Michele began her love of books at an early age and was most inspired by her literary hero, Judy Blume.  She studied English and always wanted to write, but her dreams got pushed aside for a while.  It wasn't until Michele had her own children that she was inspired to start writing.  She was disappointed that her son's books were all "boy books" while her daughters books were all pink, so she set out to write a story that they could enjoy reading together.  Sidney and Sydney was the result of this idea, a book with alternating chapters told from male Sidney's and female Sydney's perspectives.

Michele sent over 100 queries to agents and editors, eventually finding a home with the publisher Capstone.  During the process of publishing the Sidney and Sydney series, Capstone offered her the opportunity to write a new project with them, which became the eight-book series Perfectly Poppy.  They are publishing her upcoming series, too, and Michele has been thrilled for the opportunity to work with multiple projects and different editors within the same house.  When she isn't busy writing, Michele loves to do author visits at schools and Skype visits.

After Michele shared her publication story, she answered questions from the group and offered advice.  Some of her tips included:

-Send queries in small batches.  She regrets sending so many at once since she couldn't implement helpful feedback into work that was already on submission.  Michele recommended that writers send a few queries at a time, then consider any feedback received (and revise if needed) before sending more.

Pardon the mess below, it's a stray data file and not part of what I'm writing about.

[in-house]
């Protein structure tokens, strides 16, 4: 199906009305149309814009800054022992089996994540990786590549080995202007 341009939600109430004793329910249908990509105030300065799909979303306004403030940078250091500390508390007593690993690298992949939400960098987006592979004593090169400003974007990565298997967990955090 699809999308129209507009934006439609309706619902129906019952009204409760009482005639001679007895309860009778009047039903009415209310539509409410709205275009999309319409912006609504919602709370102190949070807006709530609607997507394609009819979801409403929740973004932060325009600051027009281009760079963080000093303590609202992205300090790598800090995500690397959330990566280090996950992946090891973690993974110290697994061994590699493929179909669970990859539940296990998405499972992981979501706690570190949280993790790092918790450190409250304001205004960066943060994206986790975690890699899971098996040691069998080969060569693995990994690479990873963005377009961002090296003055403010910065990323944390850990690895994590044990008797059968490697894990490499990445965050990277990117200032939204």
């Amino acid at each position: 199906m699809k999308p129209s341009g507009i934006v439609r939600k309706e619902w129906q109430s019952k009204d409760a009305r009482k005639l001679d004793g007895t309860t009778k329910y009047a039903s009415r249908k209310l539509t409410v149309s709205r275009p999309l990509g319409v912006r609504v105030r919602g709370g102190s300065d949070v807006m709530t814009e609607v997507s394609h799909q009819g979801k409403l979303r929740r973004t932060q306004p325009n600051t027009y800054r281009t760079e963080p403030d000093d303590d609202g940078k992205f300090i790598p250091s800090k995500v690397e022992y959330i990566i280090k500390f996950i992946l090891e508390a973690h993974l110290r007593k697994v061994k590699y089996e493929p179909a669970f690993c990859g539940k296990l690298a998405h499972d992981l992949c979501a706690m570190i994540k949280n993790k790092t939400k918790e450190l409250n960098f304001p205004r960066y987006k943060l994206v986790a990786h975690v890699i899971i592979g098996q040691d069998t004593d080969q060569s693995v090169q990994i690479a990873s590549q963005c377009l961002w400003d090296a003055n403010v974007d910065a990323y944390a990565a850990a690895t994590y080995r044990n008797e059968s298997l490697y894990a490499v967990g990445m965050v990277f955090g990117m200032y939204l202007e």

-If you're not going to work with an agent, you need to be comfortable with asking for what you want.  You need to do contract research, too.  Michele learned a lot navigating her first contract, but is currently happy with her decision to work on her own.

-Make sure to write down your ideas when you have them!  Michele shared a humorous story about how she came up with the idea for Sidney and Sydney while falling asleep one night.  She dragged herself out of bed to jot down all her thoughts, and the notes were a wonderful surprise when she found them the next morning.  (She had, indeed, forgotten her ideas overnight!)

A big thank you to Michele for speaking to COSCBWI!  You can find out more about Michele and her writing at /

And if you want to learn more about COSCBWI, be sure to visit the group website at  I hope to see you at the next meeting! 

Note: Cover image compilation is from

Friday, July 15, 2016

Celebrating All the Things